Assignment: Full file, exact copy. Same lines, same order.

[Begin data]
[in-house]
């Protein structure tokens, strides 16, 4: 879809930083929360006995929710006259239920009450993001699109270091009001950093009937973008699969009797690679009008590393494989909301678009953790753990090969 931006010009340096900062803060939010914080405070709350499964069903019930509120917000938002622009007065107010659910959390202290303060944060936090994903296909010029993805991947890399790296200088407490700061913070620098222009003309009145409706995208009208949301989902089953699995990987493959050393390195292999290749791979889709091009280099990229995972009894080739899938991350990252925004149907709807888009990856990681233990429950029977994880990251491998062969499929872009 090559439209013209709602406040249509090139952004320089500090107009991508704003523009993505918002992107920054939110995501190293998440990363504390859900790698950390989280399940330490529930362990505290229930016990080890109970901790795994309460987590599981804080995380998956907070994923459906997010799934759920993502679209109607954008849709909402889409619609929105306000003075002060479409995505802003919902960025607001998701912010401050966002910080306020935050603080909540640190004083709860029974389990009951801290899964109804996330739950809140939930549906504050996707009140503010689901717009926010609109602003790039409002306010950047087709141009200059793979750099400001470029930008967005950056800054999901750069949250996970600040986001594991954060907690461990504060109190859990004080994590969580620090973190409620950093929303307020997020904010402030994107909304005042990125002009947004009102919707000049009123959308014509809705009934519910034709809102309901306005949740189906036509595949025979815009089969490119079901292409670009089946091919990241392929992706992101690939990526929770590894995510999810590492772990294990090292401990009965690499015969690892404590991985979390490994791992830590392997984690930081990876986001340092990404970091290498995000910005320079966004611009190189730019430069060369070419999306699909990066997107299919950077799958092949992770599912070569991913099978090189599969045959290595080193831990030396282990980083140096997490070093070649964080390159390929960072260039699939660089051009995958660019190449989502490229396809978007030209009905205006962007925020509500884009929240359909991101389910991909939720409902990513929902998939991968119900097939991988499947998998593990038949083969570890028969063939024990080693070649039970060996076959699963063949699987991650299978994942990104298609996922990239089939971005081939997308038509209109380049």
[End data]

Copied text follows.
[in-house]
């Protein structure tokens, strides 16, 4: 879809930083929360006995929710006259239920009450993001699109270091009001950093009937973008699969009797690679009008590393494989909301678009953790753990090969 931006010009340096900062803060939010914080405070709350499964069903019930509120917000938002622009007065107010659910959390202290303060944060936090994903296909010029993805991947890399790296200088407490700061913070620098222009003309009145409706995208009208949301989902089953699995990987493959050393390195292999290749791979889709091009280099990229995972009894080739899938991350990252925004149907709807888009990856990681233990429950029977994880990251491998062969499929872009 090559439209013209709602406040249509090139952004320089500090107009991508704003523009993505918002992107920054939110995501190293998440990363504390859900790698950390989280399940330490529930362990505290229930016990080890109970901790795994309460987590599981804080995380998956907070994923459906997010799934759920993502679209109607954008849709909402889409619609929105306000003075002060479409995505802003919902960025607001998701912010401050966002910080306020935050603080909540640190004083709860029974389990009951801290899964109804996330739950809140939930549906504050996707009140503010689901717009926010609109602003790039409002306010950047087709141009200059793979750099400001470029930008967005950056800054999901750069949250996970600040986001594991954060907690461990504060109190859990004080994590969580620090973190409620950093929303307020997020904010402030994107909304005042990125002009947004009102919707000049009123959308014509809705009934519910034709809102309901306005949740189906036509595949025979815009089969490119079901292409670009089946091919990241392929992706992101690939990526929770590894995510999810590492772990294990090292401990009965690499015969690892404590991985979390490994791992830590392997984690930081990876986001340092990404970091290498995000910005320079966004611009190189730019430069060369070419999306699909990066997107299919950077799958092949992770599912070569991913099978090189599969045959290595080193831990030396282990980083140096997490070093070649964080390159390929960072260039699939660089051009995958660019190449989502490229396809978007030209009905205006962007925020509500884009929240359909991101389910991909939720409902990513929902998939991968119900097939991988499947998998593990038949083969570890028969063939024990080693070649039970060996076959699963063949699987991650299978994942990104298609996922990239089939971005081939997308038509209109380049």